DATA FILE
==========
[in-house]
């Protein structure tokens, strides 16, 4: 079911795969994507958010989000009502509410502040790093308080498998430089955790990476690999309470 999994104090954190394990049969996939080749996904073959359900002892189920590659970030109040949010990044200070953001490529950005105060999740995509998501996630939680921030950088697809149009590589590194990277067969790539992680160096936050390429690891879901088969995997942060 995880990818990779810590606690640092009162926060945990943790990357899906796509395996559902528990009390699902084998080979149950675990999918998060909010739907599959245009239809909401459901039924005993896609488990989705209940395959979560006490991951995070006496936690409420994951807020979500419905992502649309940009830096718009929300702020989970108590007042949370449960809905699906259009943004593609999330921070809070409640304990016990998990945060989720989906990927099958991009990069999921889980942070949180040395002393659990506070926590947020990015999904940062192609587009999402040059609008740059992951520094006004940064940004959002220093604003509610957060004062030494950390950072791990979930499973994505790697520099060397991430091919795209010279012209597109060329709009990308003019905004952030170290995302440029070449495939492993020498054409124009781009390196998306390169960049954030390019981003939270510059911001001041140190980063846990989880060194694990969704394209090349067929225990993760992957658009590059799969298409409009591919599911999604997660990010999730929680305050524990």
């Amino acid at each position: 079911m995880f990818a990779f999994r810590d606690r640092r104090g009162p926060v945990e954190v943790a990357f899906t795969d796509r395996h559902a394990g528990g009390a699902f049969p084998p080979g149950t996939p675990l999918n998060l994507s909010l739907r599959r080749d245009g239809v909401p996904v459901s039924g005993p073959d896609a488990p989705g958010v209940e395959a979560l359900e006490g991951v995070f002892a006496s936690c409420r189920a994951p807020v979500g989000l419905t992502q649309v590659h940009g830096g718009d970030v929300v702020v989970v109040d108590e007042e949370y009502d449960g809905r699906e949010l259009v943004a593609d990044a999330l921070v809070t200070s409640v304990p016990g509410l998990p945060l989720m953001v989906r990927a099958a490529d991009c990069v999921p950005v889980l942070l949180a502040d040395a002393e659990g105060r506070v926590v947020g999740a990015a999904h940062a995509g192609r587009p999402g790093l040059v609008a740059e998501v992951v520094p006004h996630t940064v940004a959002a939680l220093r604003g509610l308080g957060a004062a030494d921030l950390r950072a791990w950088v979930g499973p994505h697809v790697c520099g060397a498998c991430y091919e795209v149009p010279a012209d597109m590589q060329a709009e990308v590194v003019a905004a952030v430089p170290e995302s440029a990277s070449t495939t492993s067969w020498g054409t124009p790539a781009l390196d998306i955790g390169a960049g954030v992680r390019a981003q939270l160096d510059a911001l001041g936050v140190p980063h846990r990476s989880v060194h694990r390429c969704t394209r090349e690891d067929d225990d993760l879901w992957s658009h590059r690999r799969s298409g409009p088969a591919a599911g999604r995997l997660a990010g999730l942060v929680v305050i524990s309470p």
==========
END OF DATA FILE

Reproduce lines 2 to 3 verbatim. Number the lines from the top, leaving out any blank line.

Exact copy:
């Protein structure tokens, strides 16, 4: 079911795969994507958010989000009502509410502040790093308080498998430089955790990476690999309470 999994104090954190394990049969996939080749996904073959359900002892189920590659970030109040949010990044200070953001490529950005105060999740995509998501996630939680921030950088697809149009590589590194990277067969790539992680160096936050390429690891879901088969995997942060 995880990818990779810590606690640092009162926060945990943790990357899906796509395996559902528990009390699902084998080979149950675990999918998060909010739907599959245009239809909401459901039924005993896609488990989705209940395959979560006490991951995070006496936690409420994951807020979500419905992502649309940009830096718009929300702020989970108590007042949370449960809905699906259009943004593609999330921070809070409640304990016990998990945060989720989906990927099958991009990069999921889980942070949180040395002393659990506070926590947020990015999904940062192609587009999402040059609008740059992951520094006004940064940004959002220093604003509610957060004062030494950390950072791990979930499973994505790697520099060397991430091919795209010279012209597109060329709009990308003019905004952030170290995302440029070449495939492993020498054409124009781009390196998306390169960049954030390019981003939270510059911001001041140190980063846990989880060194694990969704394209090349067929225990993760992957658009590059799969298409409009591919599911999604997660990010999730929680305050524990």
């Amino acid at each position: 079911m995880f990818a990779f999994r810590d606690r640092r104090g009162p926060v945990e954190v943790a990357f899906t795969d796509r395996h559902a394990g528990g009390a699902f049969p084998p080979g149950t996939p675990l999918n998060l994507s909010l739907r599959r080749d245009g239809v909401p996904v459901s039924g005993p073959d896609a488990p989705g958010v209940e395959a979560l359900e006490g991951v995070f002892a006496s936690c409420r189920a994951p807020v979500g989000l419905t992502q649309v590659h940009g830096g718009d970030v929300v702020v989970v109040d108590e007042e949370y009502d449960g809905r699906e949010l259009v943004a593609d990044a999330l921070v809070t200070s409640v304990p016990g509410l998990p945060l989720m953001v989906r990927a099958a490529d991009c990069v999921p950005v889980l942070l949180a502040d040395a002393e659990g105060r506070v926590v947020g999740a990015a999904h940062a995509g192609r587009p999402g790093l040059v609008a740059e998501v992951v520094p006004h996630t940064v940004a959002a939680l220093r604003g509610l308080g957060a004062a030494d921030l950390r950072a791990w950088v979930g499973p994505h697809v790697c520099g060397a498998c991430y091919e795209v149009p010279a012209d597109m590589q060329a709009e990308v590194v003019a905004a952030v430089p170290e995302s440029a990277s070449t495939t492993s067969w020498g054409t124009p790539a781009l390196d998306i955790g390169a960049g954030v992680r390019a981003q939270l160096d510059a911001l001041g936050v140190p980063h846990r990476s989880v060194h694990r390429c969704t394209r090349e690891d067929d225990d993760l879901w992957s658009h590059r690999r799969s298409g409009p088969a591919a599911g999604r995997l997660a990010g999730l942060v929680v305050i524990s309470p």